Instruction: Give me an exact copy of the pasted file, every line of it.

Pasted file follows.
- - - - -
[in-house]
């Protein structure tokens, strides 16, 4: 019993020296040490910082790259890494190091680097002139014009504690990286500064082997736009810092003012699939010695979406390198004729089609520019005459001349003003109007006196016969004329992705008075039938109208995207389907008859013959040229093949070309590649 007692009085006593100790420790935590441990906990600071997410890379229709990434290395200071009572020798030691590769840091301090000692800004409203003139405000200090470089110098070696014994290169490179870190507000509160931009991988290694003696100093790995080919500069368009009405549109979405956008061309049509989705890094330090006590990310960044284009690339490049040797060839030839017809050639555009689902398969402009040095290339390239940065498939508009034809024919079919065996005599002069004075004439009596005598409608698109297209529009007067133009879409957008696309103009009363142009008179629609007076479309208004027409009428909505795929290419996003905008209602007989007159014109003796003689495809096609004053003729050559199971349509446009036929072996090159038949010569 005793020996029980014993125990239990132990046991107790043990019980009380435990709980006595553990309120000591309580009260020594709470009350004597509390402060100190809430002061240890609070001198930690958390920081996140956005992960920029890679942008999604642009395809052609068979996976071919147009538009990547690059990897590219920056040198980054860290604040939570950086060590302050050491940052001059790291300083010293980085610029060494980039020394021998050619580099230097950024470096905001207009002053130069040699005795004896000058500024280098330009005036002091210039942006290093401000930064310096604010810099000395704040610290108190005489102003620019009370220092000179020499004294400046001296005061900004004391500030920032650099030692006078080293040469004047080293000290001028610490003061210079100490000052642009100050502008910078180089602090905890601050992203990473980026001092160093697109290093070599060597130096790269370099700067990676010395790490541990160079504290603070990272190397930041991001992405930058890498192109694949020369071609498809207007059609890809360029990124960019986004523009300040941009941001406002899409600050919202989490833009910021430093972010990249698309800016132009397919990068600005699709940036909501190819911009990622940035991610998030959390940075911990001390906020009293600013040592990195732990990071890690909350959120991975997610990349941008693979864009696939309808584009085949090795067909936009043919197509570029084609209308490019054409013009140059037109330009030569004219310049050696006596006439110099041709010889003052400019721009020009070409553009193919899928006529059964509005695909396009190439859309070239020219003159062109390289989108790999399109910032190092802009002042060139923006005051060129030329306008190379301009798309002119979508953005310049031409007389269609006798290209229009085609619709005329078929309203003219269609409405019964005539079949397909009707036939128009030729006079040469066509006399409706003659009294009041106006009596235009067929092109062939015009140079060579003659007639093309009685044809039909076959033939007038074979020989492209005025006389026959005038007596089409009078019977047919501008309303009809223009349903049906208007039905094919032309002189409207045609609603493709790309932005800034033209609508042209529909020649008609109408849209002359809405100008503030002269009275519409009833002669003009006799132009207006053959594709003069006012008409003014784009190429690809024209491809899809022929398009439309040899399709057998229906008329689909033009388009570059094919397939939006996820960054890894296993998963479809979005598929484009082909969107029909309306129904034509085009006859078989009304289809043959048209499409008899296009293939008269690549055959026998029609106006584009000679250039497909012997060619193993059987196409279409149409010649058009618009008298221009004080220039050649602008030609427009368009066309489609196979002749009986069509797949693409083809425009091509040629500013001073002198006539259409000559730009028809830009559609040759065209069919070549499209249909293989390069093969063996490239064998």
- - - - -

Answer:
[in-house]
């Protein structure tokens, strides 16, 4: 019993020296040490910082790259890494190091680097002139014009504690990286500064082997736009810092003012699939010695979406390198004729089609520019005459001349003003109007006196016969004329992705008075039938109208995207389907008859013959040229093949070309590649 007692009085006593100790420790935590441990906990600071997410890379229709990434290395200071009572020798030691590769840091301090000692800004409203003139405000200090470089110098070696014994290169490179870190507000509160931009991988290694003696100093790995080919500069368009009405549109979405956008061309049509989705890094330090006590990310960044284009690339490049040797060839030839017809050639555009689902398969402009040095290339390239940065498939508009034809024919079919065996005599002069004075004439009596005598409608698109297209529009007067133009879409957008696309103009009363142009008179629609007076479309208004027409009428909505795929290419996003905008209602007989007159014109003796003689495809096609004053003729050559199971349509446009036929072996090159038949010569 005793020996029980014993125990239990132990046991107790043990019980009380435990709980006595553990309120000591309580009260020594709470009350004597509390402060100190809430002061240890609070001198930690958390920081996140956005992960920029890679942008999604642009395809052609068979996976071919147009538009990547690059990897590219920056040198980054860290604040939570950086060590302050050491940052001059790291300083010293980085610029060494980039020394021998050619580099230097950024470096905001207009002053130069040699005795004896000058500024280098330009005036002091210039942006290093401000930064310096604010810099000395704040610290108190005489102003620019009370220092000179020499004294400046001296005061900004004391500030920032650099030692006078080293040469004047080293000290001028610490003061210079100490000052642009100050502008910078180089602090905890601050992203990473980026001092160093697109290093070599060597130096790269370099700067990676010395790490541990160079504290603070990272190397930041991001992405930058890498192109694949020369071609498809207007059609890809360029990124960019986004523009300040941009941001406002899409600050919202989490833009910021430093972010990249698309800016132009397919990068600005699709940036909501190819911009990622940035991610998030959390940075911990001390906020009293600013040592990195732990990071890690909350959120991975997610990349941008693979864009696939309808584009085949090795067909936009043919197509570029084609209308490019054409013009140059037109330009030569004219310049050696006596006439110099041709010889003052400019721009020009070409553009193919899928006529059964509005695909396009190439859309070239020219003159062109390289989108790999399109910032190092802009002042060139923006005051060129030329306008190379301009798309002119979508953005310049031409007389269609006798290209229009085609619709005329078929309203003219269609409405019964005539079949397909009707036939128009030729006079040469066509006399409706003659009294009041106006009596235009067929092109062939015009140079060579003659007639093309009685044809039909076959033939007038074979020989492209005025006389026959005038007596089409009078019977047919501008309303009809223009349903049906208007039905094919032309002189409207045609609603493709790309932005800034033209609508042209529909020649008609109408849209002359809405100008503030002269009275519409009833002669003009006799132009207006053959594709003069006012008409003014784009190429690809024209491809899809022929398009439309040899399709057998229906008329689909033009388009570059094919397939939006996820960054890894296993998963479809979005598929484009082909969107029909309306129904034509085009006859078989009304289809043959048209499409008899296009293939008269690549055959026998029609106006584009000679250039497909012997060619193993059987196409279409149409010649058009618009008298221009004080220039050649602008030609427009368009066309489609196979002749009986069509797949693409083809425009091509040629500013001073002198006539259409000559730009028809830009559609040759065209069919070549499209249909293989390069093969063996490239064998």